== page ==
Reviewed by Samantha Se
Oro is based on the true story of a tiny village situated on an isolated island. The islands’ inhabitants make their living by extracting and purifying gold deposits that they collect from a cave near their village. This is a major source of income for the villagers’ families, and most of the men have been mining for their entire lives. The village’s peace is soon shattered by the arrival of a group of heavily-armed men that claim to be conservationists seeking to prevent further harm to the environment by preventing the villagers from continuing their livelihoods. As the story progresses, the tension escalates into something more horrifying and violent.
Oro is a powerful tale with themes of greed, injustice, and courage in the midst of great turmoil. It is the kind of film that won’t hesitate to blur the lines between right and wrong, as the film often makes you second-guess the motivations of certain characters. At the same time, Oro is a commentary on the apathy of humanity to the plight of the abused–it takes a very special kind of film to make you care so much about each of the characters, but Oro is exactly that.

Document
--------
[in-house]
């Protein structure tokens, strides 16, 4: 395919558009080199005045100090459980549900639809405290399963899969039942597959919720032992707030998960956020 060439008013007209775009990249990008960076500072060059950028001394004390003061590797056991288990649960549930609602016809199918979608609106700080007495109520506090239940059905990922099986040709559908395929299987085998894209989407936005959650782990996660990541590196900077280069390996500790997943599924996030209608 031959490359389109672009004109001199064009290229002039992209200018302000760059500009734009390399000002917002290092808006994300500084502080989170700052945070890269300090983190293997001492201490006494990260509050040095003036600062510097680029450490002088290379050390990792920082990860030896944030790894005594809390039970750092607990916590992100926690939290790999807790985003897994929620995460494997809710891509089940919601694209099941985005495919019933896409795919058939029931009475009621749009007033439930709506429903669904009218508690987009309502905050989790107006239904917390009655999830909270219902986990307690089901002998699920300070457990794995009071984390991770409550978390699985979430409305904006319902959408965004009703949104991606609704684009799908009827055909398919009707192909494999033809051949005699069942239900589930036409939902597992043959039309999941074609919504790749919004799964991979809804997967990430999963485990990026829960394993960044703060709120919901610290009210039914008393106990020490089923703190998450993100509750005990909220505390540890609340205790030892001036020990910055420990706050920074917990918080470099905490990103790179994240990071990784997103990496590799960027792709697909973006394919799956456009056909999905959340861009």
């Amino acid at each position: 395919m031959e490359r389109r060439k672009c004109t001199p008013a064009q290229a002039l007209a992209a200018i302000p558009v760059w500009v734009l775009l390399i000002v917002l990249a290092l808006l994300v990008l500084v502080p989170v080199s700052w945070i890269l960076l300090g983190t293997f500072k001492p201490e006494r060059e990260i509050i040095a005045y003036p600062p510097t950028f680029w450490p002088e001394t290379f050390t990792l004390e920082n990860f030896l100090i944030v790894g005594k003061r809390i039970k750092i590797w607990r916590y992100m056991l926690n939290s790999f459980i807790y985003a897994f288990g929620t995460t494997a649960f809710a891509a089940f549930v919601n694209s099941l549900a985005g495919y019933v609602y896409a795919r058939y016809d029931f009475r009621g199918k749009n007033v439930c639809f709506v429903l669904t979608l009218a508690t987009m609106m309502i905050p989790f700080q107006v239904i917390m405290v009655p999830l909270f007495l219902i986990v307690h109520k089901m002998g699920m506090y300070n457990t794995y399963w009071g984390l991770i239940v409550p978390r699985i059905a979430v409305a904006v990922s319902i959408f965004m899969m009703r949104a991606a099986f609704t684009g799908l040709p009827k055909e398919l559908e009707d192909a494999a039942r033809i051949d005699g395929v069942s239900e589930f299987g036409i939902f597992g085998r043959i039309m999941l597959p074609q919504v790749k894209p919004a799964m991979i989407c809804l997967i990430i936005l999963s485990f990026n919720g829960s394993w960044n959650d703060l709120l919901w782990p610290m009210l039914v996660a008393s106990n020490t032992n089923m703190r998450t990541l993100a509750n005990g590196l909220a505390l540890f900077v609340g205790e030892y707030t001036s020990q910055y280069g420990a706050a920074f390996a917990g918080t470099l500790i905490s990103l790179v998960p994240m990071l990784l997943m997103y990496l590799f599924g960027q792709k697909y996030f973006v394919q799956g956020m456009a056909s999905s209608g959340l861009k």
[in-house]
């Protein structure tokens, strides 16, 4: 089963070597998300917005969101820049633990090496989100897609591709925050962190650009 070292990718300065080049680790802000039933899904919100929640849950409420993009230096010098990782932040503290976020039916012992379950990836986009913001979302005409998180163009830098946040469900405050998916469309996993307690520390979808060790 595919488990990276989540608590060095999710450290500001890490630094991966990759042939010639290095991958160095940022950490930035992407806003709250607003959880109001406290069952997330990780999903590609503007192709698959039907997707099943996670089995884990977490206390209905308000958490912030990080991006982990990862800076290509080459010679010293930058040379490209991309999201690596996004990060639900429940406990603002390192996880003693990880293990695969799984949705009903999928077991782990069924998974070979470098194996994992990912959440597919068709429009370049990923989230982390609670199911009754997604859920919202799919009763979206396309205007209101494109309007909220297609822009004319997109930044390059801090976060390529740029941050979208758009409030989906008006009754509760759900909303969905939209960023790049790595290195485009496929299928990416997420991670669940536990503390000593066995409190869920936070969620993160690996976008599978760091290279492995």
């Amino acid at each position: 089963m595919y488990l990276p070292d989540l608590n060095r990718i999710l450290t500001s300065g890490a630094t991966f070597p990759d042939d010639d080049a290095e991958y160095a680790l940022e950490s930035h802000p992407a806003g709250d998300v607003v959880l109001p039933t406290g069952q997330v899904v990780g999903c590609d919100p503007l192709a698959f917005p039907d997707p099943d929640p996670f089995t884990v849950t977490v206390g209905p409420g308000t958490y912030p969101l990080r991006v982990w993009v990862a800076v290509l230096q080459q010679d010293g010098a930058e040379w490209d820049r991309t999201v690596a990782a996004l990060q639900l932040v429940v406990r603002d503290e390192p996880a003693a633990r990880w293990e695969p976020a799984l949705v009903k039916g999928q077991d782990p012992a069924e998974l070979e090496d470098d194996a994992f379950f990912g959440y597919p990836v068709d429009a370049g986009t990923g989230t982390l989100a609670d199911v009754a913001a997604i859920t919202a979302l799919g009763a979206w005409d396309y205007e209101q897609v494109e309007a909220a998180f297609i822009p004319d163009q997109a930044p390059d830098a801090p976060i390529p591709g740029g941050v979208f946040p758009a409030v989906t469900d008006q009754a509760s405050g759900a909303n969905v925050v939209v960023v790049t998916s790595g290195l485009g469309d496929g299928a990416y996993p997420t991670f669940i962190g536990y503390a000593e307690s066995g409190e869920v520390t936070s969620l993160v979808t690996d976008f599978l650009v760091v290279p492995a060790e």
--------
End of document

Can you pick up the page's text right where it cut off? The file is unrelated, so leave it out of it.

But, alas, it is also a movie that shoots itself in the foot because of the hypocrisy of its own creators. At its heart, Oro is an emotional tale chock full of heart and substance. But the controversy surrounding the dog slaughter depicted in this film cheapens the value of the movie itself, which asks you to spare a thought for the lives of the townspeople while degrading the value of life at the same time. The values dissonance present in the real-world scandal of Oro and the plight of the miners in the film will make you question if Oro has taken the right way to deliver its message.
Reviewed by Cody Cepeda